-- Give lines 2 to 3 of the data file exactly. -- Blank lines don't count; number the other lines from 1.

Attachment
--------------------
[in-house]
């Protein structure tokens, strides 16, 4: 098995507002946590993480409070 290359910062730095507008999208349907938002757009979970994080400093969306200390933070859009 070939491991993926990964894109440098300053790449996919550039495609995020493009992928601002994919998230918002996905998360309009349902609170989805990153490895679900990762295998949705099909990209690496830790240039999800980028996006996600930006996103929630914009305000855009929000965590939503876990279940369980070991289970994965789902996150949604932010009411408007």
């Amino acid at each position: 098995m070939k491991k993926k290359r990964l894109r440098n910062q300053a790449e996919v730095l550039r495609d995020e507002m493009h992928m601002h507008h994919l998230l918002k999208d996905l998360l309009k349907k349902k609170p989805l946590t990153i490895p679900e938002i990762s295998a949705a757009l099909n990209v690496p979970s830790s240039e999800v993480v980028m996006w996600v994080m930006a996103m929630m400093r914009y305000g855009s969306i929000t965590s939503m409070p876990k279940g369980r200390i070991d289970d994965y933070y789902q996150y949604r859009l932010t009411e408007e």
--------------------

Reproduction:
């Protein structure tokens, strides 16, 4: 098995507002946590993480409070 290359910062730095507008999208349907938002757009979970994080400093969306200390933070859009 070939491991993926990964894109440098300053790449996919550039495609995020493009992928601002994919998230918002996905998360309009349902609170989805990153490895679900990762295998949705099909990209690496830790240039999800980028996006996600930006996103929630914009305000855009929000965590939503876990279940369980070991289970994965789902996150949604932010009411408007």
């Amino acid at each position: 098995m070939k491991k993926k290359r990964l894109r440098n910062q300053a790449e996919v730095l550039r495609d995020e507002m493009h992928m601002h507008h994919l998230l918002k999208d996905l998360l309009k349907k349902k609170p989805l946590t990153i490895p679900e938002i990762s295998a949705a757009l099909n990209v690496p979970s830790s240039e999800v993480v980028m996006w996600v994080m930006a996103m929630m400093r914009y305000g855009s969306i929000t965590s939503m409070p876990k279940g369980r200390i070991d289970d994965y933070y789902q996150y949604r859009l932010t009411e408007e």